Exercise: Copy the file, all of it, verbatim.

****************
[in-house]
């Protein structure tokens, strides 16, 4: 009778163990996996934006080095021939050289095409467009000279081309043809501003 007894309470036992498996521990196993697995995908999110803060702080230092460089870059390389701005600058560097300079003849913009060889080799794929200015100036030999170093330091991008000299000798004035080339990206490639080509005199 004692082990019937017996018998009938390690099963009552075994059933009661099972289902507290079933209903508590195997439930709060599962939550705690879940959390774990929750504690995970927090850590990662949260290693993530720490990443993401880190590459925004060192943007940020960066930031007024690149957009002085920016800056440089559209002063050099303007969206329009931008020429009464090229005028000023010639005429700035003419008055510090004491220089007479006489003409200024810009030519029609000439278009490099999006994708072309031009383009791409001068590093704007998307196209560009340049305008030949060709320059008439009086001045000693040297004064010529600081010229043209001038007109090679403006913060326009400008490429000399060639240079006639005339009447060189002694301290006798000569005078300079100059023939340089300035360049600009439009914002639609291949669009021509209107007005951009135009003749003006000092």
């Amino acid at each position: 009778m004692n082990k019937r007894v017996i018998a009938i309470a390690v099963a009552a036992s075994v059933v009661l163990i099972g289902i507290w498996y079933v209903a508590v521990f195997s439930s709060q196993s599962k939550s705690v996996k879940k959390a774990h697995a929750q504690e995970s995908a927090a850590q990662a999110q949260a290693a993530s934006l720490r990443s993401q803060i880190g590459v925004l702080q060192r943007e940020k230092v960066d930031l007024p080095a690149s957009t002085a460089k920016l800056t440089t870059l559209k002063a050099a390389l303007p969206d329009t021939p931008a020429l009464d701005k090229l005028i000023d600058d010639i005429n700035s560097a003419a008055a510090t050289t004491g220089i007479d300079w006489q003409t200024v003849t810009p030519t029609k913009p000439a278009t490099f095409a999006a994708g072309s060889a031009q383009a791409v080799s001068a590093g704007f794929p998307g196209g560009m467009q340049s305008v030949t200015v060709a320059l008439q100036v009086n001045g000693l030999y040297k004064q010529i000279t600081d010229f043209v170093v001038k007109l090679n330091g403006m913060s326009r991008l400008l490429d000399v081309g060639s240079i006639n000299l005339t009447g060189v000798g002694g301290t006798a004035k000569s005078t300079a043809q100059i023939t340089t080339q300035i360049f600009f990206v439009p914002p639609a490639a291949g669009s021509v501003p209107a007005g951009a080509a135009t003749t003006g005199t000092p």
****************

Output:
[in-house]
């Protein structure tokens, strides 16, 4: 009778163990996996934006080095021939050289095409467009000279081309043809501003 007894309470036992498996521990196993697995995908999110803060702080230092460089870059390389701005600058560097300079003849913009060889080799794929200015100036030999170093330091991008000299000798004035080339990206490639080509005199 004692082990019937017996018998009938390690099963009552075994059933009661099972289902507290079933209903508590195997439930709060599962939550705690879940959390774990929750504690995970927090850590990662949260290693993530720490990443993401880190590459925004060192943007940020960066930031007024690149957009002085920016800056440089559209002063050099303007969206329009931008020429009464090229005028000023010639005429700035003419008055510090004491220089007479006489003409200024810009030519029609000439278009490099999006994708072309031009383009791409001068590093704007998307196209560009340049305008030949060709320059008439009086001045000693040297004064010529600081010229043209001038007109090679403006913060326009400008490429000399060639240079006639005339009447060189002694301290006798000569005078300079100059023939340089300035360049600009439009914002639609291949669009021509209107007005951009135009003749003006000092």
């Amino acid at each position: 009778m004692n082990k019937r007894v017996i018998a009938i309470a390690v099963a009552a036992s075994v059933v009661l163990i099972g289902i507290w498996y079933v209903a508590v521990f195997s439930s709060q196993s599962k939550s705690v996996k879940k959390a774990h697995a929750q504690e995970s995908a927090a850590q990662a999110q949260a290693a993530s934006l720490r990443s993401q803060i880190g590459v925004l702080q060192r943007e940020k230092v960066d930031l007024p080095a690149s957009t002085a460089k920016l800056t440089t870059l559209k002063a050099a390389l303007p969206d329009t021939p931008a020429l009464d701005k090229l005028i000023d600058d010639i005429n700035s560097a003419a008055a510090t050289t004491g220089i007479d300079w006489q003409t200024v003849t810009p030519t029609k913009p000439a278009t490099f095409a999006a994708g072309s060889a031009q383009a791409v080799s001068a590093g704007f794929p998307g196209g560009m467009q340049s305008v030949t200015v060709a320059l008439q100036v009086n001045g000693l030999y040297k004064q010529i000279t600081d010229f043209v170093v001038k007109l090679n330091g403006m913060s326009r991008l400008l490429d000399v081309g060639s240079i006639n000299l005339t009447g060189v000798g002694g301290t006798a004035k000569s005078t300079a043809q100059i023939t340089t080339q300035i360049f600009f990206v439009p914002p639609a490639a291949g669009s021509v501003p209107a007005g951009a080509a135009t003749t003006g005199t000092p």